£1bn Recovered from Tax Fraud – Good News? – John Binns and Harry Travers write for The Barrister

£1bn Recovered from Tax Fraud – Good News? – John Binns and Harry Travers write for The Barrister

BCL partners John Binns and Harry Travers write for The Barrister discussing whether HMRC’s efforts are targeted at the right people.

*Here is a short extract from the article:

A recent HMRC press release trumpeted the £218m recovered by its Fraud Investigation Service (FIS) in 2020-2021, taking its total for the five years since it was set up to just over £1bn[1]. Harry Travers and John Binns, partners in the Financial Crime team at BCL Solicitors ask if we really should be celebrating?

It may seem churlish for any taxpayer to query or complain about the sums recovered from tax fraud: arguably, any amount is good news, and £1bn is surely a big number in anyone’s estimation.

Like any statistic, though, the reader must look beyond the headline and ask what factors have contributed to it. Where the headline is about sums recovered from crime, those factors are threefold: the amount of crime; the methods available to recover them; and the amount of effort and resource put into those methods of recovery.

When we look at it in those terms, sadly £1bn is not such a big number after all. And though the number of methods and the amount of resource are certainly on the increase, there are reasons to be sceptical that this is a wholly good thing.

How much tax fraud is out there?

We do not, for obvious reasons, have reliable figures for the value of tax fraud committed. HMRC produces annual estimates of the ‘tax gap’ – the difference between expected income from tax and the actual receipts – which includes avoidance and non-payment for non-fraudulent reasons, as well as actual evasion. The latest estimate, for 2019-2020, given in September 2021, was £35bn, which campaigners say includes half that figure from fraud.[2]

Assuming this is true – and remembering that the £1bn is a five-year total, and this year’s was £218m – then we might say that FIS is recovering about 1.25% of the tax lost through fraud. For simplicity, that would ignore the fact that the frauds whose proceeds were recovered would necessarily come from previous years rather than this one.

Importantly, we are also not including in that ‘tax gap’ figure the value of frauds committed against the UK government’s Covid-19 support schemes, several of which are administered by HMRC. In case we needed any further help to put that £1bn figure into perspective, HMRC’s own estimate is that around 9% of the £61bn it paid out under the furlough scheme in 2020-2021 was the result of ‘fraud or error’.[3]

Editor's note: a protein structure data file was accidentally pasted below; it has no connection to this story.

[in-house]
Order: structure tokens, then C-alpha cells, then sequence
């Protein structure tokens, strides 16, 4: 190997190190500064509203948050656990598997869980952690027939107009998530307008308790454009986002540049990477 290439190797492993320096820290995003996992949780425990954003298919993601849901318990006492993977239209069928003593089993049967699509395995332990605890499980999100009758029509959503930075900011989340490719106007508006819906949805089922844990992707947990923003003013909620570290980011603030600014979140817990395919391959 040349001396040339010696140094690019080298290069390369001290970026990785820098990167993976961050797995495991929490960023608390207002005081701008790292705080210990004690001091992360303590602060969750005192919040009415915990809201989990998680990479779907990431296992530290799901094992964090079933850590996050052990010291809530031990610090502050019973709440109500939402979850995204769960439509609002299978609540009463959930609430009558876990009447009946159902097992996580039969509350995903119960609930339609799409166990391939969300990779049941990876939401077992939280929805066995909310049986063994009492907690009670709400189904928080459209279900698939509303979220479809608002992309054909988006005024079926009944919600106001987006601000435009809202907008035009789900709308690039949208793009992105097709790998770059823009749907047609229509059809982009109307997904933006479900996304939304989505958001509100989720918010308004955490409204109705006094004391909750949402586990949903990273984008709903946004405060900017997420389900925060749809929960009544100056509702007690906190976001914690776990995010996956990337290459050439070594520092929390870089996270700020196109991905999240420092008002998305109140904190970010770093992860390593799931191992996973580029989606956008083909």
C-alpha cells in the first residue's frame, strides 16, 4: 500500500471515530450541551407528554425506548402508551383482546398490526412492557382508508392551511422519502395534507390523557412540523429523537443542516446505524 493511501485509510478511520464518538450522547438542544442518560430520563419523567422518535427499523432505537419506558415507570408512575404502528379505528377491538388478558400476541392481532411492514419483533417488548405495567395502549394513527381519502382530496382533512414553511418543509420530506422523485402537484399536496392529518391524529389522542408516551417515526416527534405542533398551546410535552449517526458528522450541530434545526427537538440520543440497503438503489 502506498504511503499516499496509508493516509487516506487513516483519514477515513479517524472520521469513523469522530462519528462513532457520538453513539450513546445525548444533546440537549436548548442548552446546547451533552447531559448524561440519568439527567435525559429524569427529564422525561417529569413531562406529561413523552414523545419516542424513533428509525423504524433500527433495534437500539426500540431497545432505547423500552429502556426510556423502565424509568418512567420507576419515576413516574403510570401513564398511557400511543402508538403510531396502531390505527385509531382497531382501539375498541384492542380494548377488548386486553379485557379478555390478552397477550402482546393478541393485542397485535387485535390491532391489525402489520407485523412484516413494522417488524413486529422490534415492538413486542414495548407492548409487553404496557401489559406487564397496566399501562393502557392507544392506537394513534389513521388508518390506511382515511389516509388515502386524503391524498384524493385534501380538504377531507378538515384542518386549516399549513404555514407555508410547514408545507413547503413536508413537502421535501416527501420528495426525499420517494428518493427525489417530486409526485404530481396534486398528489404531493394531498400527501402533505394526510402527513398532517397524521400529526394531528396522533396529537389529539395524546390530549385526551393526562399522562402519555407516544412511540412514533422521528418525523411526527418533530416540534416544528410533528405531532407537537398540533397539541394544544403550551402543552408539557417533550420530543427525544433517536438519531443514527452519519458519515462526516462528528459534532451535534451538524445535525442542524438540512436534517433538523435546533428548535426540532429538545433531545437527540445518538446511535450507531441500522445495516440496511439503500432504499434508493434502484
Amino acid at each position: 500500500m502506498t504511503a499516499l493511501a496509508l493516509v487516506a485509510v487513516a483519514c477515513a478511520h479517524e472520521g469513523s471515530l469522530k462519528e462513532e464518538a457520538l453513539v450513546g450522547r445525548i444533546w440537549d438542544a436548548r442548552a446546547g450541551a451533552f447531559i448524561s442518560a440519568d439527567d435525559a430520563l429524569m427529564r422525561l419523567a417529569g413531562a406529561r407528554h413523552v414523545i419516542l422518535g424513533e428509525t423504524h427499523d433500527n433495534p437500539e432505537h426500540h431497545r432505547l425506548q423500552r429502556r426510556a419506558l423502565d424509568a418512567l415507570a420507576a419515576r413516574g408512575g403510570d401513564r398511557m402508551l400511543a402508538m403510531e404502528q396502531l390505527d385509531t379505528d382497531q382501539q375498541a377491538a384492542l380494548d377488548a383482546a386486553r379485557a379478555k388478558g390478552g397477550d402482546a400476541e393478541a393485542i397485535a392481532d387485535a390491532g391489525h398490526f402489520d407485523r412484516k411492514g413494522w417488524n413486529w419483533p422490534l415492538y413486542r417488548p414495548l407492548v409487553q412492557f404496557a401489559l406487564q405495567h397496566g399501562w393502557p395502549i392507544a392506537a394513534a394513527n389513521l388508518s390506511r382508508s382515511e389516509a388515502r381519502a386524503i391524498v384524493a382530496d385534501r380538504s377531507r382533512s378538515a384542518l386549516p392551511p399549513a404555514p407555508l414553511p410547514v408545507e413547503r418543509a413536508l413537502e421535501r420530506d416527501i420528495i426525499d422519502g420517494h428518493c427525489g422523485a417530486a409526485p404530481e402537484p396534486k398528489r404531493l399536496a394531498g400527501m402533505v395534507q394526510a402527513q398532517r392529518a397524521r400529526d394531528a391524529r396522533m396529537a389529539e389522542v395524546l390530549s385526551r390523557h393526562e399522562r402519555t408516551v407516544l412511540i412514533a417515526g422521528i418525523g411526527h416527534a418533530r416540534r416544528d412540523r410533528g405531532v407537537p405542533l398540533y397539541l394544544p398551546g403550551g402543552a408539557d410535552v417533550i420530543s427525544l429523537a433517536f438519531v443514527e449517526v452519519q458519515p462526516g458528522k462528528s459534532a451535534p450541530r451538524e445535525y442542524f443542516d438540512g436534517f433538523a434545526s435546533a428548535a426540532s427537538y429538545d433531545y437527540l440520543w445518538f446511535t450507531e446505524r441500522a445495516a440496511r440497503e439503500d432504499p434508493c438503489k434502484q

How does HMRC recover the proceeds?

It may be premature or unfair to raise Covid support frauds as an issue against HMRC (which, of course, deserves credit for administering those schemes). But it does prompt a question about the nature of the crimes whose proceeds are being recovered: it is not necessarily tax fraud. To explain why, and to look further at how that £1bn figure has been achieved, it is necessary to look at the methods FIS uses to recover these monies.

*This article was first published by The Barrister in February 2022. If you wish to read the full article, please visit The Barrister website.

John Binns is a specialist in proceeds of crime laws, cannabis regulation, sanctions, and tax investigations. He has extensive experience in financial crime, which also involves bribery and corruption, extradition, Interpol, fraud, market abuse, and the conduct of related civil proceedings. He is a prolific writer and speaker on a variety of topics.

Harry Travers is a partner at BCL, specialising in business crime. He has had an involvement in numerous high profile commercial fraud and corruption investigations conducted by the Serious Fraud Office including ENRC, BAT, Serco, Balli Steel, Standard Bank, GPT/Airbus, Innospec, Libor, BAE and GP Noble. He was also inducted into the Legal 500 “Hall of Fame” in 2018, which recognises partners who are “at the pinnacle of the profession”.

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